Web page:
The letter notes that the Fukushima nuclear disaster was a result of the failure of institutions in Japan to protect people from such an accident. These institutional failures are repeated in every country with nuclear reactors, putting millions at risk, because governments “are more concerned about protecting the profits of the nuclear industry than in fulfilling their responsibility to protect people.”
Greenpeace will send the open letter to world leaders to encourage them to remove the risks of nuclear power from the world.
Greg McNevin, Greenpeace International Communications,
firstname.lastname@example.org, +81 80 5416 6507
Brian Blomme, Greenpeace International Communications,
email@example.com, +31 06 1883 0281
Greenpeace International Press Desk Hotline, Amsterdam +31 2 0718 2470
1) Link to the open letter to world leaders: www.greenpeace.org/fukushima-open-letter
Open letter to: World leaders
Subject: The risks of nuclear reactors
7 March 2012
On behalf of the millions of people in the world who live with the threat of a nuclear disaster ruining their lives, we are writing to ask you to recognize that now is the time to put people ahead of the nuclear industry and hold the industry fully liable for the risks and damages of its disasters. It is time to remove the risks of nuclear from people’s lives and shift our economies to clean, safe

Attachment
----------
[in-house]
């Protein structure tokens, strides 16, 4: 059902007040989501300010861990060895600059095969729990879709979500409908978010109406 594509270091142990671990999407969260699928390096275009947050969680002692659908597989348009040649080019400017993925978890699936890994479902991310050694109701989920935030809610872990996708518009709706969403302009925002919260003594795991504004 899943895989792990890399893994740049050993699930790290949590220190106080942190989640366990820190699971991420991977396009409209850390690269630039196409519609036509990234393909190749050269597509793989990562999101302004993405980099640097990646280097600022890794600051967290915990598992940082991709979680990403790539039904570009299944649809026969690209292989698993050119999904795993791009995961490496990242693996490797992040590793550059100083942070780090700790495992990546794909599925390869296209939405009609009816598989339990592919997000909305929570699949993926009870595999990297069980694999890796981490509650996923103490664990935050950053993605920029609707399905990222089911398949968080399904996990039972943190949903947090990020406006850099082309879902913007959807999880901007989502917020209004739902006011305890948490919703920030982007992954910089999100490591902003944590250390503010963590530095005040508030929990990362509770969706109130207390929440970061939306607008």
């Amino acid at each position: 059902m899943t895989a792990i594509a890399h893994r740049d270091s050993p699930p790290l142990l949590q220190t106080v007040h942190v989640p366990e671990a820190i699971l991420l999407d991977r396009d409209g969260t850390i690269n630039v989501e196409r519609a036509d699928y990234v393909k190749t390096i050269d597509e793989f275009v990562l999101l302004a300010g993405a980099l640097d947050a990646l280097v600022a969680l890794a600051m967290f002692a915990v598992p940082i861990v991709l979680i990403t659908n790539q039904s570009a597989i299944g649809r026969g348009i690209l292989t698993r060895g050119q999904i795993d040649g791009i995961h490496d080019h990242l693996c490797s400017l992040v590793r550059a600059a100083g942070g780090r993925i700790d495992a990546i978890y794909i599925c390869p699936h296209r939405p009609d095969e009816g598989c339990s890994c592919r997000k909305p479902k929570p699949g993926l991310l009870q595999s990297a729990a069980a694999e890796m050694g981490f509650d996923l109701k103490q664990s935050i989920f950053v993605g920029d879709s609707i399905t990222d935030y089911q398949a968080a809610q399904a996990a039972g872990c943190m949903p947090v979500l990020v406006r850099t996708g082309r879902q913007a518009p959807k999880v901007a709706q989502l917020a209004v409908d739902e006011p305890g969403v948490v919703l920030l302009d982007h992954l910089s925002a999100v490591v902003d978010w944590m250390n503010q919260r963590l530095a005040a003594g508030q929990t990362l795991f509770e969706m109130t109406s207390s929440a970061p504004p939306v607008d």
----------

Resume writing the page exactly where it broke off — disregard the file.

The earthquake and tsunami that devastated the east coast of Japan almost a year ago exposed the serious failures in the system for regulating nuclear reactors and for protecting people from nuclear accidents.
Tens of thousands died as a result of the destruction of the earthquake and tsunami. Hundreds of thousands continue to suffer from their impacts and also from the nuclear disaster that followed.
Our thoughts remain with all those affected by these disasters.
The main lesson from the Fukushima nuclear disaster is that the significant failure of the institutions that were supposed to protect people from such an accident in fact enabled it. Years before the disaster, the risks of earthquakes and tsunamis were well known. Yet, the nuclear industry and its regulators chose to ignore the dangers.